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Suppose $X,Y$ are topological spaces with $Y$ homogeneous and $f,g:X\to Y$ continuous such that there exist continuous functions $u,v:Y\to Y$ such that $$f = u\circ g \text{ and } g= v \circ f.$$

Does this imply that there is a homeomorphism $\varphi:Y\to Y$ such that $f = \varphi \circ g$?

Note. When the homogeneity condition on $Y$ is dropped, there are counterexamples: Let $y,z\in Y$ such that there is no homeomorphism on $Y$ sending $y$ to $z$, and let $f$ be the constant function from $X$ sending everything to $y$, and let $g$ be the constant function from $X$ sending everything to $z$.

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Counterexample. Take $X=\{0,1,2,3\}$ to be the discrete space with four points and $Y=S=\{e^{it}; 0\le t<2\pi\}$ to be a circle. Then you can simply take different orderings or the images. (Or, to be more precise, sufficiently different orderings. This will not work, for example, if you simply shift the images cyclically.)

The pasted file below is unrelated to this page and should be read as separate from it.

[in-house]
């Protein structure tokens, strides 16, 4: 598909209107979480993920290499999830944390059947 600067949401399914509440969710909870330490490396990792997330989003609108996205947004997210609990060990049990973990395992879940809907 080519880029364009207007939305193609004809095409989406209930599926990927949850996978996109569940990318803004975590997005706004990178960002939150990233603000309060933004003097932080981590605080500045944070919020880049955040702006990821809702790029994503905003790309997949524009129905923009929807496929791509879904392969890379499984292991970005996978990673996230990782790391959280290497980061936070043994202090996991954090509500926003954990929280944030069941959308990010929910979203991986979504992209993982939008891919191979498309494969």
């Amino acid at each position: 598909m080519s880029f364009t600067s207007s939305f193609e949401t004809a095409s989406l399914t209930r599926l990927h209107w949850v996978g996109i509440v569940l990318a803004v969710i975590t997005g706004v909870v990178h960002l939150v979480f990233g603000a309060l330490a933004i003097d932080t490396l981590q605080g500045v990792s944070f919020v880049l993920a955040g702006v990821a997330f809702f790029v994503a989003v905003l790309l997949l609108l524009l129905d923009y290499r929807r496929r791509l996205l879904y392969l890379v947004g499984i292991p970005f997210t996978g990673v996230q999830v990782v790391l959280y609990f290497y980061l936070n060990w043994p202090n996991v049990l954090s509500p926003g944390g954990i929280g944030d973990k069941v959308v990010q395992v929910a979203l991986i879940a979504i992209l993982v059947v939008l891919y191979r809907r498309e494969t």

For example:
$f(0)=1$, $f(1)=e^{i\pi/2}$, $f(2)=e^{i\pi}$, $f(3)=e^{i3/2\pi}$
$g(0)=f(0)$, $g(1)=f(1)$, $g(2)=f(3)$, $g(3)=f(2)$

Then you are asking about a homeomorphism $\varphi\colon S\to S$ such that \begin{align*} \varphi(1)&=1\\ \varphi(e^{i\pi/2})&=e^{i\pi/2}\\ \varphi(e^{i\pi})&=e^{i3\pi/2}\\ \varphi(e^{i3\pi/2})&=e^{i\pi} \end{align*}

From the values in $e^{i\pi/2}$ and $e^{i\pi}$ you see that images of the points between them (i.e., the image of the set $\{e^{it}; t\in[\pi/2,3\pi/2]\}$) cover the arc between $e^{i\pi/2}$ and $e^{i3\pi/2}$, which implies that one of the values $e^{i\pi}$ and $1$ is attained on this interval. Therefore $\varphi$ cannot be bijective.

On the other hand, it is not difficult to find a continuous function $S\to S$ with any prescribed values in these four points, therefore $u$ and $v$ with the required properties exist.

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